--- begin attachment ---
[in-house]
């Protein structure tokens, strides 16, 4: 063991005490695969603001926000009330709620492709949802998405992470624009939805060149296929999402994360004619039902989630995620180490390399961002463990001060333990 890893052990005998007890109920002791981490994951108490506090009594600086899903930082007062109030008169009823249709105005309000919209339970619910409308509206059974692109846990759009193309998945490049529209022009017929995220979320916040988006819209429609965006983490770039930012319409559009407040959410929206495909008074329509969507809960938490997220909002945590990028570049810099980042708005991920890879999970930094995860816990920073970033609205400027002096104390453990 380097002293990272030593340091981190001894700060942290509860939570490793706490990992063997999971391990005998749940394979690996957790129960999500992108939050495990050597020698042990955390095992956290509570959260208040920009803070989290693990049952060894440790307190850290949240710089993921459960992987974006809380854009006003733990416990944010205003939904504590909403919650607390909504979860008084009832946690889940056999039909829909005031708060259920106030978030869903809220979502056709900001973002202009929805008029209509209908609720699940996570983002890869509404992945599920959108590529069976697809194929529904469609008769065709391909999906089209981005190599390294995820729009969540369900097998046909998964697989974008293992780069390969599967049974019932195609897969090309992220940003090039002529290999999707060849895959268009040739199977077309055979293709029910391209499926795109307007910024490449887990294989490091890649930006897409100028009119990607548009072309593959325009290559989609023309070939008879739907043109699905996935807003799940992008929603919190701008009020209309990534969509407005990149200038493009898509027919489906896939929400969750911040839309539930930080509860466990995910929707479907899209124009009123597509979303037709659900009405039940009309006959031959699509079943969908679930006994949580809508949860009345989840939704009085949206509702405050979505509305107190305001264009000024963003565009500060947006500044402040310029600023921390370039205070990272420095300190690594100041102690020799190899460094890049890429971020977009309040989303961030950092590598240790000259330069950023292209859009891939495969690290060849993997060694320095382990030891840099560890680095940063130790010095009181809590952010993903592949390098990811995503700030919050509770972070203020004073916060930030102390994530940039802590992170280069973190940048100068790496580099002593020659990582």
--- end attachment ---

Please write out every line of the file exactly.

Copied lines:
[in-house]
């Protein structure tokens, strides 16, 4: 063991005490695969603001926000009330709620492709949802998405992470624009939805060149296929999402994360004619039902989630995620180490390399961002463990001060333990 890893052990005998007890109920002791981490994951108490506090009594600086899903930082007062109030008169009823249709105005309000919209339970619910409308509206059974692109846990759009193309998945490049529209022009017929995220979320916040988006819209429609965006983490770039930012319409559009407040959410929206495909008074329509969507809960938490997220909002945590990028570049810099980042708005991920890879999970930094995860816990920073970033609205400027002096104390453990 380097002293990272030593340091981190001894700060942290509860939570490793706490990992063997999971391990005998749940394979690996957790129960999500992108939050495990050597020698042990955390095992956290509570959260208040920009803070989290693990049952060894440790307190850290949240710089993921459960992987974006809380854009006003733990416990944010205003939904504590909403919650607390909504979860008084009832946690889940056999039909829909005031708060259920106030978030869903809220979502056709900001973002202009929805008029209509209908609720699940996570983002890869509404992945599920959108590529069976697809194929529904469609008769065709391909999906089209981005190599390294995820729009969540369900097998046909998964697989974008293992780069390969599967049974019932195609897969090309992220940003090039002529290999999707060849895959268009040739199977077309055979293709029910391209499926795109307007910024490449887990294989490091890649930006897409100028009119990607548009072309593959325009290559989609023309070939008879739907043109699905996935807003799940992008929603919190701008009020209309990534969509407005990149200038493009898509027919489906896939929400969750911040839309539930930080509860466990995910929707479907899209124009009123597509979303037709659900009405039940009309006959031959699509079943969908679930006994949580809508949860009345989840939704009085949206509702405050979505509305107190305001264009000024963003565009500060947006500044402040310029600023921390370039205070990272420095300190690594100041102690020799190899460094890049890429971020977009309040989303961030950092590598240790000259330069950023292209859009891939495969690290060849993997060694320095382990030891840099560890680095940063130790010095009181809590952010993903592949390098990811995503700030919050509770972070203020004073916060930030102390994530940039802590992170280069973190940048100068790496580099002593020659990582």